“Taken in its subjective sense, the word God refers to whatever is the object of one’s ultimate concern. Thus one might judge about a person, “Money or power is his god.” But one can also ask whether his “god” really is God, whether what he treats as god possesses the properties one would expect in an object of ultimate concern. In this second or more objective sense, then, God refers to whatever is truly ultimate: the greatest being, the highest object of belief, the ground of all being. Most often, to believe in God means to believe that the ultimate reality is personal. That is, the divine possesses all the positive features that one associates with “mind” (intellect, will, self-consciousness, and perhaps emotions), but possesses them in an infinitely higher and more perfect form than humans do. For virtually all theists, God is understood as the creator of all things. For most theists, God is also understood as providentially involved in guiding the world subsequent to its creation.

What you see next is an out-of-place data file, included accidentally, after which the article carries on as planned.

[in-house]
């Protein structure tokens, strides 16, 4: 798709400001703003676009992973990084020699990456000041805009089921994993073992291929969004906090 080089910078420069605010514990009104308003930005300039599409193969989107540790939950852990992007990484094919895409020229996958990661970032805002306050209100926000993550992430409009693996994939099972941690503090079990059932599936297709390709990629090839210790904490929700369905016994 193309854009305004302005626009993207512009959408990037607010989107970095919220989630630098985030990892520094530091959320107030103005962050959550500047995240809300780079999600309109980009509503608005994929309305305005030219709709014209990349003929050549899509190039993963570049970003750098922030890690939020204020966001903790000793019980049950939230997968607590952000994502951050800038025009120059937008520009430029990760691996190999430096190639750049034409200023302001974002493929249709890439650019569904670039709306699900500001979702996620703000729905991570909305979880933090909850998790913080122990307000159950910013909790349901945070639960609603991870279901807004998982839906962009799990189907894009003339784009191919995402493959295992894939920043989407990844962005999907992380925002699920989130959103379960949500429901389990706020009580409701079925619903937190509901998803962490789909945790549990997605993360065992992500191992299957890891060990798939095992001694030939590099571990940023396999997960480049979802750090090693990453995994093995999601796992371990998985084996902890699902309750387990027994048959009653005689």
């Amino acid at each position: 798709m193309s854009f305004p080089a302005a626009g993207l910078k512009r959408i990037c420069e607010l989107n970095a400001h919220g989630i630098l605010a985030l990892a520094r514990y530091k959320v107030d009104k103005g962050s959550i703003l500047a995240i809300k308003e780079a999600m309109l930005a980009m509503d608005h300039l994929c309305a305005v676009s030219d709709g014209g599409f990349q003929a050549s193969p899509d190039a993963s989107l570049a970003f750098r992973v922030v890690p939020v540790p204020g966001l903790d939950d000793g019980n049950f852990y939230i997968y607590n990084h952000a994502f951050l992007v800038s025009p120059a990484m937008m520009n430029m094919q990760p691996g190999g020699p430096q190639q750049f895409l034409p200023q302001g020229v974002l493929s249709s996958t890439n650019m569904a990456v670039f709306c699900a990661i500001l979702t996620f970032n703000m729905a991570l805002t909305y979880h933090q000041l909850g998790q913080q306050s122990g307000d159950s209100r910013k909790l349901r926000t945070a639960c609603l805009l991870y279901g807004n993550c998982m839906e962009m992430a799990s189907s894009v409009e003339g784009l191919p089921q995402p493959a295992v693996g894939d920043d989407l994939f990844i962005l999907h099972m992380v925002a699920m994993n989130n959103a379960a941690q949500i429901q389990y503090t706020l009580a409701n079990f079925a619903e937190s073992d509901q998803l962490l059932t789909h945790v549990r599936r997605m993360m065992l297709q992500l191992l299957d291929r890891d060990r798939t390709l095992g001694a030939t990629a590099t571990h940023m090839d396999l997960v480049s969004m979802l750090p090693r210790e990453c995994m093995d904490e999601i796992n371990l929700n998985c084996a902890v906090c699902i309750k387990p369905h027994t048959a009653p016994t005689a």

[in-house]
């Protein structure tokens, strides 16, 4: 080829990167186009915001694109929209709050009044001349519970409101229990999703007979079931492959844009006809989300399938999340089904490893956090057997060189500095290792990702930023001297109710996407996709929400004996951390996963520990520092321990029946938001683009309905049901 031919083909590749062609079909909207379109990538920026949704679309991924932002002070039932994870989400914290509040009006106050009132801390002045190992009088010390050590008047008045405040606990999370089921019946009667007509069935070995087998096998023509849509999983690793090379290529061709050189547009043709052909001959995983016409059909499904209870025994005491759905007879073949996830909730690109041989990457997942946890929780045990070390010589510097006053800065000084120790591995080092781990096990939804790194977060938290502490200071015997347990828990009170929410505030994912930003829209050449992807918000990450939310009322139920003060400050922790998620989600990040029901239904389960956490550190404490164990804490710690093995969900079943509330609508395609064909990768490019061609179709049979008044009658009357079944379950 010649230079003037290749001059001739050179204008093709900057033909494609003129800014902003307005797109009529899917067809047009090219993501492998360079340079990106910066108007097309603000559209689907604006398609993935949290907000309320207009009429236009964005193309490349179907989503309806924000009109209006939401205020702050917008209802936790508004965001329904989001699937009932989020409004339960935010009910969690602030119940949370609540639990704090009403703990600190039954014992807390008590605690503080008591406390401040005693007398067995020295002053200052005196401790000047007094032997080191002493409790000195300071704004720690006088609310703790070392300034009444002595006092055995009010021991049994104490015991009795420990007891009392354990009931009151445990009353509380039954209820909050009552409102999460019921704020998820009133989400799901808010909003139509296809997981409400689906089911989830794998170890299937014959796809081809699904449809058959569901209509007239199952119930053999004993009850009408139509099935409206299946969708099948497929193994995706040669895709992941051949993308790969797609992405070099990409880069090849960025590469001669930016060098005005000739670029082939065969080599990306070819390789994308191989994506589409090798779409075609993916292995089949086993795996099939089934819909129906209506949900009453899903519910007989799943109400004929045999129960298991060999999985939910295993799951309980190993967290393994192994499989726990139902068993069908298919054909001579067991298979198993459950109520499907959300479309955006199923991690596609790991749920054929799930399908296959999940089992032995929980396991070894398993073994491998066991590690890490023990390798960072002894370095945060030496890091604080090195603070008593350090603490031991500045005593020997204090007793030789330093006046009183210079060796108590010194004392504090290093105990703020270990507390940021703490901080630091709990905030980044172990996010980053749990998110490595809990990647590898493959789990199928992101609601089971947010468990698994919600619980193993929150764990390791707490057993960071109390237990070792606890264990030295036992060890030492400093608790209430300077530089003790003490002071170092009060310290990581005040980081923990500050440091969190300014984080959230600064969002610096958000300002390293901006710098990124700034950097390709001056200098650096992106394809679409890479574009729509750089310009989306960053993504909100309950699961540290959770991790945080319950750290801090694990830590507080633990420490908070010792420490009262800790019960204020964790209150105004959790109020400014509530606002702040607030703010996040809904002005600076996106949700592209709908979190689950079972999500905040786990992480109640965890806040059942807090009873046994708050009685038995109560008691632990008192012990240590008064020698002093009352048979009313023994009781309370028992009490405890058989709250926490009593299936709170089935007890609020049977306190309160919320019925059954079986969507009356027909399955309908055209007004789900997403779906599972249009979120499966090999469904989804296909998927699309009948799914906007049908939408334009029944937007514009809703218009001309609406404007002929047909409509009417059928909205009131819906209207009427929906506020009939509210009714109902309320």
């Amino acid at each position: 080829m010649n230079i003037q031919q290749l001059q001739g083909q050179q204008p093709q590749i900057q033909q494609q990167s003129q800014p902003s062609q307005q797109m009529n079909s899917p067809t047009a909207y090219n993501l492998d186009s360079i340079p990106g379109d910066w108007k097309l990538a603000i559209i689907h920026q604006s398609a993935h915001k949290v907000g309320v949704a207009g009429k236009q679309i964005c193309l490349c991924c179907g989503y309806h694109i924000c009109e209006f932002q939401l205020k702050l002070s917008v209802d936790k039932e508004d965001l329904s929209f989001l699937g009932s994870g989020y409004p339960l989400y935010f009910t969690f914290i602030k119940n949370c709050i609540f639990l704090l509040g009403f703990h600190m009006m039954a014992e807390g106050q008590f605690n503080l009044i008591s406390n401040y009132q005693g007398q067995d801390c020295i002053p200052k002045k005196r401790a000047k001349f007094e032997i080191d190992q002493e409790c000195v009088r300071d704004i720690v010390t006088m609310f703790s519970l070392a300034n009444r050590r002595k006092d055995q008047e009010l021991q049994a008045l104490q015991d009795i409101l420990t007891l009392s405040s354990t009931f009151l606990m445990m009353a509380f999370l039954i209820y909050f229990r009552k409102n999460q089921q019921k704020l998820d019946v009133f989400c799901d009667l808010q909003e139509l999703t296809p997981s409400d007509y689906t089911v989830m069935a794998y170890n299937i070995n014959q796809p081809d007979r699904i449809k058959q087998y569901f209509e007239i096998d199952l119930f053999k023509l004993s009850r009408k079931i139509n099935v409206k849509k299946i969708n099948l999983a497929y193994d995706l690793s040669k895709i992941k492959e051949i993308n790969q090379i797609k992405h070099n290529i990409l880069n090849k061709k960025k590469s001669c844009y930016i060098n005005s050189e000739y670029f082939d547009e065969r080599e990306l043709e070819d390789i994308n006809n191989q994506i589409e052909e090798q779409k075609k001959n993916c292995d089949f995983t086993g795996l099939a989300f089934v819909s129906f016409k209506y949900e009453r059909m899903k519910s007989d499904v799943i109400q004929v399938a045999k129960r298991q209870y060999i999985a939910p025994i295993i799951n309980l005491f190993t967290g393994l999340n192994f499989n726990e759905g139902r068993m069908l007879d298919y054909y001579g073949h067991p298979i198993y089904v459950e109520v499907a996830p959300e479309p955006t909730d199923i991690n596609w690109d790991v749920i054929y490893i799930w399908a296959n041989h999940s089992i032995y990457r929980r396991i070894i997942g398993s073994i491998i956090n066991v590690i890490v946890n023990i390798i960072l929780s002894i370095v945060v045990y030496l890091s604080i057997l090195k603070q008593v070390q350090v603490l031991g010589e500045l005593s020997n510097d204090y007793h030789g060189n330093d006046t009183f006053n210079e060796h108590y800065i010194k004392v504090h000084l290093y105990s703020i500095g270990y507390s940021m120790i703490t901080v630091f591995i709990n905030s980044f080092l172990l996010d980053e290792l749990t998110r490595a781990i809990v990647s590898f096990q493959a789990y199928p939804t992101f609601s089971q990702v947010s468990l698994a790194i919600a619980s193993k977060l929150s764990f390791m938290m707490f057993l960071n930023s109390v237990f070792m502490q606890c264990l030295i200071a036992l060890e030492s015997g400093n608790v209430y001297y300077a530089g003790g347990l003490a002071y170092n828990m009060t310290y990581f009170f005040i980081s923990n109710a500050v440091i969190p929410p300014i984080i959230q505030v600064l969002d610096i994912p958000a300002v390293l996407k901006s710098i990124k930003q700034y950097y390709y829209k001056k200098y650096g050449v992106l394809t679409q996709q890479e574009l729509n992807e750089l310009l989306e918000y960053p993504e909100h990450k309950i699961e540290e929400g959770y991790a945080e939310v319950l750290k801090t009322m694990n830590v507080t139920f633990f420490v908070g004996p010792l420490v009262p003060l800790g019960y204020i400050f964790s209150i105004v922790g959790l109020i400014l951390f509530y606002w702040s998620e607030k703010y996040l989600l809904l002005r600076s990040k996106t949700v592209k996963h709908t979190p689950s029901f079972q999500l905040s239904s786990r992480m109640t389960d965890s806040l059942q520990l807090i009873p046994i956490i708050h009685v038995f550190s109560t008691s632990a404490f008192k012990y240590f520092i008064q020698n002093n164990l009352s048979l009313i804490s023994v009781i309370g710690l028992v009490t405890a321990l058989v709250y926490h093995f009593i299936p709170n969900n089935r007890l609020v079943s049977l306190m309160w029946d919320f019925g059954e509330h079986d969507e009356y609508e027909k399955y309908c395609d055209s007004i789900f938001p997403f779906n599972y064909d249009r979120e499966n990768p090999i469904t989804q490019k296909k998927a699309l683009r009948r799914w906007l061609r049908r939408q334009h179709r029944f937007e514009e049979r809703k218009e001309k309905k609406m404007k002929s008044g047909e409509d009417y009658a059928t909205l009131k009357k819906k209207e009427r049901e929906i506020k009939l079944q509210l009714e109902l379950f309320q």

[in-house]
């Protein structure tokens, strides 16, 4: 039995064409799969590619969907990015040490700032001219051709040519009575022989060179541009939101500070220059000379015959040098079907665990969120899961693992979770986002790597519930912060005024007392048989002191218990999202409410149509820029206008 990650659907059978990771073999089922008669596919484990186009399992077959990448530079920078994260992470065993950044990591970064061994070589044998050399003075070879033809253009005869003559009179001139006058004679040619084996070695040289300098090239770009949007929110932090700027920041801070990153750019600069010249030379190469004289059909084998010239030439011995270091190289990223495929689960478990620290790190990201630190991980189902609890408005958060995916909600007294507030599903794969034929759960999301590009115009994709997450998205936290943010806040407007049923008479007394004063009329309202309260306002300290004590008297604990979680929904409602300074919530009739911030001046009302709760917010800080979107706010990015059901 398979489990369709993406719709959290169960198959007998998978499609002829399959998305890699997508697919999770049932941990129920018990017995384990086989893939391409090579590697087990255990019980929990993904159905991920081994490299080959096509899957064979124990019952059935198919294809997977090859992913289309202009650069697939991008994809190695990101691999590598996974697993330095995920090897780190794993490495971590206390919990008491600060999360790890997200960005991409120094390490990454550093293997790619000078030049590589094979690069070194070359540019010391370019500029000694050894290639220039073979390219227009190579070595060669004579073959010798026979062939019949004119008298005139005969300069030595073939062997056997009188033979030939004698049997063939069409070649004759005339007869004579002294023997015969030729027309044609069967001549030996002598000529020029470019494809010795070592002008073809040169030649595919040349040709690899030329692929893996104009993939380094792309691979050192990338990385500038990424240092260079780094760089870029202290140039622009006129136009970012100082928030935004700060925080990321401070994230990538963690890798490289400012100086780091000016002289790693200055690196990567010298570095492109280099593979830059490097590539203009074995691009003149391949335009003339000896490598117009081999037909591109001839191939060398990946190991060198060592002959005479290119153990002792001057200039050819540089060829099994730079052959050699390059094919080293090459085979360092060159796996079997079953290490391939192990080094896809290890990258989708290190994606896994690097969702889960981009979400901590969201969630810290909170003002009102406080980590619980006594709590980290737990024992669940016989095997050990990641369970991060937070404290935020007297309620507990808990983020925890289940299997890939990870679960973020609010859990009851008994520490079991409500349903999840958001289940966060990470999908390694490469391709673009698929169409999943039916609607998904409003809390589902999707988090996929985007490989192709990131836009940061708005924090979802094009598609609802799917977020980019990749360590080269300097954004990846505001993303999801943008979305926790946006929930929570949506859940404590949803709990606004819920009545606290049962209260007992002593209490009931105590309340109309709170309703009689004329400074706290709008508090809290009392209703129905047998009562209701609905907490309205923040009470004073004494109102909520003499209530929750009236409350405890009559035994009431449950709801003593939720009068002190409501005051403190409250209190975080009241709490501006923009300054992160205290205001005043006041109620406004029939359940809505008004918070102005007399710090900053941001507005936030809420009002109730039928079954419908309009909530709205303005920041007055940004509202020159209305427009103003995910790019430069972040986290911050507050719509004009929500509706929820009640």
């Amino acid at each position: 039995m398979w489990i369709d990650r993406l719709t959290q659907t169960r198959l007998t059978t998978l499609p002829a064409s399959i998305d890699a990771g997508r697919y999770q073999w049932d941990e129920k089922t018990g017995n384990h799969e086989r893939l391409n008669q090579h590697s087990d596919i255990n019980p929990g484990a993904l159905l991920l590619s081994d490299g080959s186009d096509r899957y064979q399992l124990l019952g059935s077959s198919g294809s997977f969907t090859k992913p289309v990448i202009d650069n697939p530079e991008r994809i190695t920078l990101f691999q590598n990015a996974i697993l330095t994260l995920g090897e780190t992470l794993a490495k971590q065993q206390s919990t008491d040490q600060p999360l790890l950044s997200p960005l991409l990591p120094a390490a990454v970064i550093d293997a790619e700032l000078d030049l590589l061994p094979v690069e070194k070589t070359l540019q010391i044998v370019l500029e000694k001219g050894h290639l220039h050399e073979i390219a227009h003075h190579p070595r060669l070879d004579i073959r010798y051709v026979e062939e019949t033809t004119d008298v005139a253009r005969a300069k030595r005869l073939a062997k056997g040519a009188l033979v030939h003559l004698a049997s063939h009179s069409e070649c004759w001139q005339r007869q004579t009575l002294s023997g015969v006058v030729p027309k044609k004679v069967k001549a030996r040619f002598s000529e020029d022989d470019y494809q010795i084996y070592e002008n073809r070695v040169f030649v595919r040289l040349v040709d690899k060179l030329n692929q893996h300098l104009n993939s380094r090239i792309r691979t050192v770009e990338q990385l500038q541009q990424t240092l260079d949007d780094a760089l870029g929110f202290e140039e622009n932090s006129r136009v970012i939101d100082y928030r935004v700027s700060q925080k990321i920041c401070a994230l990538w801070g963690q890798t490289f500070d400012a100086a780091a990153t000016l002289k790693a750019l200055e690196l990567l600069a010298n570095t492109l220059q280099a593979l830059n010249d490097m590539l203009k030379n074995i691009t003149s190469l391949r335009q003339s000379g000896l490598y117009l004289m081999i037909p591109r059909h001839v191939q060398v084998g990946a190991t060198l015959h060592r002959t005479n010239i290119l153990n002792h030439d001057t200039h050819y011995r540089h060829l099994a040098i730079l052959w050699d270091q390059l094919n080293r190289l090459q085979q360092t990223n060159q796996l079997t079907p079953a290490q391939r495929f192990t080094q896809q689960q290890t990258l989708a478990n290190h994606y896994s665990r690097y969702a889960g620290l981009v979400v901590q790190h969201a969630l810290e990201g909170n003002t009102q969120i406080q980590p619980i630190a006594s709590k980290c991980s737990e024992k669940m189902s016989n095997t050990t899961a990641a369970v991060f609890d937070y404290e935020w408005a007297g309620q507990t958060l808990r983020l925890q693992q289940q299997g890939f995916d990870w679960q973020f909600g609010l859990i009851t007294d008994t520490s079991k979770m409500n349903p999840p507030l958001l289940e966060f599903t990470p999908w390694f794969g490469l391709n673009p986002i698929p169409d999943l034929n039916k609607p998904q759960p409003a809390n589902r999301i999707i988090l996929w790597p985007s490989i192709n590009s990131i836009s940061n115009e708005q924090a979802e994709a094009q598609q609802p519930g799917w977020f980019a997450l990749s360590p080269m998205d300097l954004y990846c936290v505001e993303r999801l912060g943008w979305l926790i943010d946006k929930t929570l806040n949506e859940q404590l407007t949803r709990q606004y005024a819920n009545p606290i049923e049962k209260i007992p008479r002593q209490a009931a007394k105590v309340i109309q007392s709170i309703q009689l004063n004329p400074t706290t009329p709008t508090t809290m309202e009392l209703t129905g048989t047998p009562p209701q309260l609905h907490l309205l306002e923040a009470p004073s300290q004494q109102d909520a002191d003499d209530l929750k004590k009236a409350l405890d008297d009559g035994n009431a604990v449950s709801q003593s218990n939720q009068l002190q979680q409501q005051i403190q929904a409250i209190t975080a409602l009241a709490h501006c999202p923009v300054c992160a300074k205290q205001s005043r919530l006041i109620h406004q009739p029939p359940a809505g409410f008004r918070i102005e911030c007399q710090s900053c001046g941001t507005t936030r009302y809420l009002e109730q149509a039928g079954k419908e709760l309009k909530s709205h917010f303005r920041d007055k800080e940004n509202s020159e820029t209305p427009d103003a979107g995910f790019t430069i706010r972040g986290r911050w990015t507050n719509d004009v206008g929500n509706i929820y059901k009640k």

Two major sources have added more specific content to the notion of God. The various religious traditions have developed extensive beliefs about the nature of God, the actions and self-revelation of God in the world, and the sorts of ethical and moral principles that most correspond to the divine nature. In a similar fashion, but not always in lockstep, the philosophical traditions have reached conclusions on what most appropriately count as attributes of God, how (if at all) the divine could be known, and why an infinite God could never be fully comprehended by finite knowers. Theologians have combined features from both of these approaches. They draw on beliefs from one or more of the religions, while analyzing and reformulating these beliefs using conclusions and conceptual tools developed by philosophers over the centuries. The result is a spectrum of positions on whether there are many gods or only one, on what it means to say that God is personal, and on how God is related to the world.”